Focus on Economically Important Patent Applications to Enhance Patent Quality

Ted Sichelman1

Currently, the USPTO essentially treats every patent application as if each were “created equal.” However, from an economic standpoint, patent quality is more important for certain types of patents than others—namely, those patents that if wrongly issued (or wrongly denied at the application stage) would have a substantial impact on the U.S. economy. These patents include those likely to be (1) litigated; (2) licensed for a fee; (3) challenged at the USPTO (e.g., in an inter partes review proceeding); or (4) covering a substantial product or service revenue stream. Although errors by the USPTO in examining other classes of patents certainly impose costs, they are of much less concern. Given that the USPTO has limited time and resources to conduct examination, it should reallocate its examination procedures in two ways.

(1) Adjusting Time for Examination Based on Likely Impact on the U.S. Economy

The USPTO should adjust the amount of time an examiner spends on a given application based on whether a patent issuing from the application meets one of the four above categories (likely litigation, licensing, challenge, or covering a large revenue stream). Scholars have identified a number of factors relevant to determining whether a patent is likely to be litigated—for instance, number of claims, number of backward citations, presence of foreign counterparts, continuation status, and technology class. 2 Similar factors likely apply to licensing for a fee, as well as those patents that are challenged in post-grant review (PGR), inter partes review (IPR), and similar proceedings.

The USPTO’s Office of the Chief Economist (OCE)—especially in conjunction with academics—could undertake further analysis to determine those factors that point towards litigation, licensing, and challenges and incorporate those into a formula to determine allocated examination time per patent. The covered revenue stream for any given patent could similarly be assessed by the OCE by examining litigation outcomes, disclosed settlements, and disclosed licenses (e.g., to the SEC). For instance, one study determined that patent damage amounts could be predicted in part by factors such as number of claims and number of forward citations. 3 Again, these findings could be further examined by the OCE and incorporated into a suitable formula.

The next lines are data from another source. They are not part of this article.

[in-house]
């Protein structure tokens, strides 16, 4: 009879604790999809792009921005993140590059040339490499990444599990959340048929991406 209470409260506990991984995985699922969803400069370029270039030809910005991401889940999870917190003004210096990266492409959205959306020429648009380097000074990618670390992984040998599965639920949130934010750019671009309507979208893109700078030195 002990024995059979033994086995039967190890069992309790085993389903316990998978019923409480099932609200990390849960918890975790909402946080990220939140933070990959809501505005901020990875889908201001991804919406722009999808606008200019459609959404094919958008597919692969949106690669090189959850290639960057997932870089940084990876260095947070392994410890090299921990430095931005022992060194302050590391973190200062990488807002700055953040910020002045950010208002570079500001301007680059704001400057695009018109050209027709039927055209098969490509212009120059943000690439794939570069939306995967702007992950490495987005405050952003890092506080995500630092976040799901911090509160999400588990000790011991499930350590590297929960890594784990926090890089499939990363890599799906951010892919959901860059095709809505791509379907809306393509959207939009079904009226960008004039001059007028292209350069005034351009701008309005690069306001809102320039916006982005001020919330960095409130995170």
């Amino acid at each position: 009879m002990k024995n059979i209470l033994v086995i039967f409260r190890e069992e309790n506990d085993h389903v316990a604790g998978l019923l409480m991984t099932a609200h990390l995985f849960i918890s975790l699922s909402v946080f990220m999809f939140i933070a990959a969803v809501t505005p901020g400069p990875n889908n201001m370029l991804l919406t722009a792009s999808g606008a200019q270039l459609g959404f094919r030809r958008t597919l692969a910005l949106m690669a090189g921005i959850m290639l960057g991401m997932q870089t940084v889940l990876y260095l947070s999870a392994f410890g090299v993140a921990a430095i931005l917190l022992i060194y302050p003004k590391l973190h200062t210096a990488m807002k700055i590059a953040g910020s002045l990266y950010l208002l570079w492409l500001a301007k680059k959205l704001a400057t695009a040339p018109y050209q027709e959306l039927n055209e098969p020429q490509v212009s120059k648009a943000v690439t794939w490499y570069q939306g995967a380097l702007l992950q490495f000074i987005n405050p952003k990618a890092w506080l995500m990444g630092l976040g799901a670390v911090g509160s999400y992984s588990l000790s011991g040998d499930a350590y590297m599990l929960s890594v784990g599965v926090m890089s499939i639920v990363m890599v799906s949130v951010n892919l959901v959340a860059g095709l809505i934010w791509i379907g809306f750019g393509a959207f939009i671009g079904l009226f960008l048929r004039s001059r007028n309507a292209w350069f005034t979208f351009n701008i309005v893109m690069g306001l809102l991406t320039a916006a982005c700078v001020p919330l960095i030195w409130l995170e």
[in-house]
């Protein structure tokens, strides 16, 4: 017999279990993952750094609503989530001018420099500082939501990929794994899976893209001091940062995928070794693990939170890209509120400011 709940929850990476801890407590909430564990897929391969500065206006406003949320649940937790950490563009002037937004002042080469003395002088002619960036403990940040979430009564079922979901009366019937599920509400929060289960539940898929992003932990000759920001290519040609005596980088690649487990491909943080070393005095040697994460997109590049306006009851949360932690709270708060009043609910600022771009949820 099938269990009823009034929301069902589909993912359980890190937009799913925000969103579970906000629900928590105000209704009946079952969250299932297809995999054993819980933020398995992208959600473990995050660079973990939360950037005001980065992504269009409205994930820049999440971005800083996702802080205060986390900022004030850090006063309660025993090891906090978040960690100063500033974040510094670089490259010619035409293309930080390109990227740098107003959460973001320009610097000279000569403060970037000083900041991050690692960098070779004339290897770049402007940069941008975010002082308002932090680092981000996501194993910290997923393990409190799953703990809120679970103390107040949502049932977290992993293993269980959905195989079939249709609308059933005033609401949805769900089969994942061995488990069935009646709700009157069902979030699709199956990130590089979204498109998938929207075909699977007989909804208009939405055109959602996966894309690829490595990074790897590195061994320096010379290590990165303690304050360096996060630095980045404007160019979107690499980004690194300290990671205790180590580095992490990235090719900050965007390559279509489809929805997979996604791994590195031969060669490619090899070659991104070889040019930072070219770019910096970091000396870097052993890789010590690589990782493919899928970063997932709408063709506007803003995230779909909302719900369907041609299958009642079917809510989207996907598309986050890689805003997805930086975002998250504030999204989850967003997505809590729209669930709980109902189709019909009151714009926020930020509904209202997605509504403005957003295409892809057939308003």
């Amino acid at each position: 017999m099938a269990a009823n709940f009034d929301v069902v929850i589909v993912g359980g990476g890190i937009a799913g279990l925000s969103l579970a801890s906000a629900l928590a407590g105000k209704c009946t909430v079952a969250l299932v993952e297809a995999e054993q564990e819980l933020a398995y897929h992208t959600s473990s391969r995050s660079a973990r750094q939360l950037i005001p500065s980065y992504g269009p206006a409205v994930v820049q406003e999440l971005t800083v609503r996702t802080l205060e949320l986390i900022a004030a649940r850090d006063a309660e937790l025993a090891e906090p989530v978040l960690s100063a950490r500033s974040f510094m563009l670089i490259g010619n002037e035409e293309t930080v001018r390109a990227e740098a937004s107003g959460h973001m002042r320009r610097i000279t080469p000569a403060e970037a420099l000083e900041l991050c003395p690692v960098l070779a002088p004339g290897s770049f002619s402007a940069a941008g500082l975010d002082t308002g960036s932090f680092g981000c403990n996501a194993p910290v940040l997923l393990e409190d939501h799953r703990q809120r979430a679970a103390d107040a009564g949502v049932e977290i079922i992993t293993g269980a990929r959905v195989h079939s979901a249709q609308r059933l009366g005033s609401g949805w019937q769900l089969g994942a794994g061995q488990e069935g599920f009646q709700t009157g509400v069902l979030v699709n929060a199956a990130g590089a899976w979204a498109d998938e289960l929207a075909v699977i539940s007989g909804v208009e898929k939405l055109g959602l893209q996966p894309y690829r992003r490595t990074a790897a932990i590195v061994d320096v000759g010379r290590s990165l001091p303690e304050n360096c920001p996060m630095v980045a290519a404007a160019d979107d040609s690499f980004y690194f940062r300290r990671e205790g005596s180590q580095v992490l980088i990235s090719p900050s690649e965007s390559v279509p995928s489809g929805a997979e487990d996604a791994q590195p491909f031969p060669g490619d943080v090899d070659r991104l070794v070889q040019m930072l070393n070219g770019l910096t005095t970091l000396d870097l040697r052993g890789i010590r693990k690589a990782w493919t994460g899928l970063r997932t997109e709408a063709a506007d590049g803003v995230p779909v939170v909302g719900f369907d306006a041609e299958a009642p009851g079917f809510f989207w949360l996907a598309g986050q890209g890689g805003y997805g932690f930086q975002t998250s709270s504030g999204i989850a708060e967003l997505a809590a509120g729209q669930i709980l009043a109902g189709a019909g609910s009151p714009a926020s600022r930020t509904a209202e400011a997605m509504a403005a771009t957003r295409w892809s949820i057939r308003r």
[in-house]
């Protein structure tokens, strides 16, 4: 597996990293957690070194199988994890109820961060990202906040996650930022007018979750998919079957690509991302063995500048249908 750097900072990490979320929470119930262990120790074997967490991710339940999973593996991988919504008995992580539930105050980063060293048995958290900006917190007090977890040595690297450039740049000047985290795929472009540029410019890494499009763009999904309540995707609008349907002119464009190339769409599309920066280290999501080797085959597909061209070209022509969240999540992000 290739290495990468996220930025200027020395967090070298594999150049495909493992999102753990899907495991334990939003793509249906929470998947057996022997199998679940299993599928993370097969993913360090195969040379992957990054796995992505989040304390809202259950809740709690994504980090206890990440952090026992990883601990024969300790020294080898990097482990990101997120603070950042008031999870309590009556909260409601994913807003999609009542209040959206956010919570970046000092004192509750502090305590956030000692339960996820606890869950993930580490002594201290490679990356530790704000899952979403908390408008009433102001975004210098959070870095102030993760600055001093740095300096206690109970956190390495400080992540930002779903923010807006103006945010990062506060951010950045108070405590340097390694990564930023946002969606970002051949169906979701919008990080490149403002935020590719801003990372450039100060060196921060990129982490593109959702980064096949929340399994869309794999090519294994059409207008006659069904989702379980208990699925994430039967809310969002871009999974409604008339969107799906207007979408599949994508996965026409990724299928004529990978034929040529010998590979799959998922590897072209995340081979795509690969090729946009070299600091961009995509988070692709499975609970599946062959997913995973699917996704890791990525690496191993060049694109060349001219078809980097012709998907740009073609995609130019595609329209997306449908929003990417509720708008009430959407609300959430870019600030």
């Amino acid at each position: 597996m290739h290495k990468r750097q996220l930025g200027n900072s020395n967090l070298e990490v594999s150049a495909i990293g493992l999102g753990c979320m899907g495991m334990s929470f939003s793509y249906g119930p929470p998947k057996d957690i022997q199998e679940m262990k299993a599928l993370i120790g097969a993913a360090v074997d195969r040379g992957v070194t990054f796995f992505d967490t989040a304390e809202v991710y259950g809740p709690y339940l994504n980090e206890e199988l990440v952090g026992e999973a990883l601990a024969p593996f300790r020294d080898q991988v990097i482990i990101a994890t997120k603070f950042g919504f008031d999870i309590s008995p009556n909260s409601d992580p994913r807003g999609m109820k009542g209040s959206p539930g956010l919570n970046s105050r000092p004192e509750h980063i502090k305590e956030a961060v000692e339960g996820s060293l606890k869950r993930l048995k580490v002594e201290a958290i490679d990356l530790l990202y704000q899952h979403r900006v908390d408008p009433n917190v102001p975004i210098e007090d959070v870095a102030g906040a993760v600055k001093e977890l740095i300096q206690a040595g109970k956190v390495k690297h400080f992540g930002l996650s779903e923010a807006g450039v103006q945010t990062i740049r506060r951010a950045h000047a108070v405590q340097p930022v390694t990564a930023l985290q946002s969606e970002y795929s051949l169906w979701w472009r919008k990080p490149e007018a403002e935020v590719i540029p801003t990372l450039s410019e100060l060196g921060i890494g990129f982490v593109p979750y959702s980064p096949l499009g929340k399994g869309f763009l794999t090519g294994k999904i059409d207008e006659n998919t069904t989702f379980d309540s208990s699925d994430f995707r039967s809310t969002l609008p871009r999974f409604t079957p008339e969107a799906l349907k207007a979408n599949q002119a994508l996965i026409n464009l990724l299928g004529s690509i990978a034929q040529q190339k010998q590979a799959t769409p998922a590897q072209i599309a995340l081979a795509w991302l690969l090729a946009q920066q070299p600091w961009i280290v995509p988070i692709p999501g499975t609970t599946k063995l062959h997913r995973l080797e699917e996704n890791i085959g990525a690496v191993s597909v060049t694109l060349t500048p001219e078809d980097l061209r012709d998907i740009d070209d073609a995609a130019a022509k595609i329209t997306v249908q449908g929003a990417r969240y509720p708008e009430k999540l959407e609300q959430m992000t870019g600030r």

For instance, such a formula would likely counsel much greater attention to small molecule pharmaceutical patents and much less attention to simple mechanical inventions. The result would be higher patent quality for small molecule patents and lower quality for simple mechanical inventions. Yet, because small molecule patents are on average of much greater importance to the U.S. economy and are litigated much more frequently, the cost-benefit trade-off is likely to be quite substantial. “Gaming” of the time-allocation system could be largely prevented by keeping the allocation formula highly confidential—like the IRS’s audit formulas.

Adjusting the time allocation for examination would fall well within the PTO’s procedural rulemaking authority. The substantive requirements for patenting would not change, and the PTO—like other agencies, such as the IRS, SEC, and SSA—would merely be using its discretion to determine where best to allocate its resources in administering the applicable law.

(2) Adopt a System of Deferred Examination with Two-Part Fees

Most industrialized countries now provide for deferred examination, whereby the applicant can choose to delay examination until a later time (sometimes, up to seven years from the application date). 4 In some systems, a third party may initiate examination if the applicant has not. In fact, of 35 industrialized patent systems reviewed by Harhoff, the only two with effective automatic examination were the United States and Mexico. 5

Deferred examination systems can be adopted precisely to deal with large backlogs and to focus on those applications that are most economically important. By imposing a low up-front fee to file, plus a substantial additional fee to trigger examination (“two-part” fees), applicants with inventions that are not yet of clear economic importance will tend to defer examination. 6 As Stoll and Rudyk have explained, “[t]he possibility to defer the examination request for up to seven years allowed the patentees to abandon applications with no commercial value without any examination.” 7 According to Harhoff, roughly one-third of all applications are in fact never examined under deferred systems, instead going abandoned. Thus, long deferral periods coupled with sizable, additional fees for examination substantially reduce the numbers of applications needed to be examined, thereby increasing the average time spent examining each application. Indeed, according to Stoll and Rudyk, when Japan shortened its deferral period, “[t]he workload of examiners in Japan has been increased with low quality patents.” 8